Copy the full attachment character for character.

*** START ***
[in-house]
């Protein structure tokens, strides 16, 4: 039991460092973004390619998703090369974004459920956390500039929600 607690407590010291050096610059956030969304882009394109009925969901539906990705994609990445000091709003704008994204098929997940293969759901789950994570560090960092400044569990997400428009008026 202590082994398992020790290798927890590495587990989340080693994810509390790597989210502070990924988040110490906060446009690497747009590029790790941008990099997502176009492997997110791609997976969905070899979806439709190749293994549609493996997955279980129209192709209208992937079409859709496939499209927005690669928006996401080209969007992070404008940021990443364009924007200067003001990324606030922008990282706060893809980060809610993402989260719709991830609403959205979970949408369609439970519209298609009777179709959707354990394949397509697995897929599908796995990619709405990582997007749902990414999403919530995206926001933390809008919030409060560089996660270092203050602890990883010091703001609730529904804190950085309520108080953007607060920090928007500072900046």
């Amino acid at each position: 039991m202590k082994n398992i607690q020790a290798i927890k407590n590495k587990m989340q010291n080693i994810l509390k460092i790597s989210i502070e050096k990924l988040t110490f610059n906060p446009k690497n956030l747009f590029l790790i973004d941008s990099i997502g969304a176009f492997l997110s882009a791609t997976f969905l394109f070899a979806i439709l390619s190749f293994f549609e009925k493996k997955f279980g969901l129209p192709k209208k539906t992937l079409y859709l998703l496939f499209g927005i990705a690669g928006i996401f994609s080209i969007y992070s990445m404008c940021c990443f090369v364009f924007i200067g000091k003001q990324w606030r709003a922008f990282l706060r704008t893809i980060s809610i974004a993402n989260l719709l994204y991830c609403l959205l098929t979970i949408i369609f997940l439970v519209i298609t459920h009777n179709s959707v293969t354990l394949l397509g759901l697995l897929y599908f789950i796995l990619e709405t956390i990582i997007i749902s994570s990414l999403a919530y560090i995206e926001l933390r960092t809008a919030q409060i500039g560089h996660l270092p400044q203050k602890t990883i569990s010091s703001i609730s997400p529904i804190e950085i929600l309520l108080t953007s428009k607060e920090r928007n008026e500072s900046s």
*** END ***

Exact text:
[in-house]
């Protein structure tokens, strides 16, 4: 039991460092973004390619998703090369974004459920956390500039929600 607690407590010291050096610059956030969304882009394109009925969901539906990705994609990445000091709003704008994204098929997940293969759901789950994570560090960092400044569990997400428009008026 202590082994398992020790290798927890590495587990989340080693994810509390790597989210502070990924988040110490906060446009690497747009590029790790941008990099997502176009492997997110791609997976969905070899979806439709190749293994549609493996997955279980129209192709209208992937079409859709496939499209927005690669928006996401080209969007992070404008940021990443364009924007200067003001990324606030922008990282706060893809980060809610993402989260719709991830609403959205979970949408369609439970519209298609009777179709959707354990394949397509697995897929599908796995990619709405990582997007749902990414999403919530995206926001933390809008919030409060560089996660270092203050602890990883010091703001609730529904804190950085309520108080953007607060920090928007500072900046």
């Amino acid at each position: 039991m202590k082994n398992i607690q020790a290798i927890k407590n590495k587990m989340q010291n080693i994810l509390k460092i790597s989210i502070e050096k990924l988040t110490f610059n906060p446009k690497n956030l747009f590029l790790i973004d941008s990099i997502g969304a176009f492997l997110s882009a791609t997976f969905l394109f070899a979806i439709l390619s190749f293994f549609e009925k493996k997955f279980g969901l129209p192709k209208k539906t992937l079409y859709l998703l496939f499209g927005i990705a690669g928006i996401f994609s080209i969007y992070s990445m404008c940021c990443f090369v364009f924007i200067g000091k003001q990324w606030r709003a922008f990282l706060r704008t893809i980060s809610i974004a993402n989260l719709l994204y991830c609403l959205l098929t979970i949408i369609f997940l439970v519209i298609t459920h009777n179709s959707v293969t354990l394949l397509g759901l697995l897929y599908f789950i796995l990619e709405t956390i990582i997007i749902s994570s990414l999403a919530y560090i995206e926001l933390r960092t809008a919030q409060i500039g560089h996660l270092p400044q203050k602890t990883i569990s010091s703001i609730s997400p529904i804190e950085i929600l309520l108080t953007s428009k607060e920090r928007n008026e500072s900046s």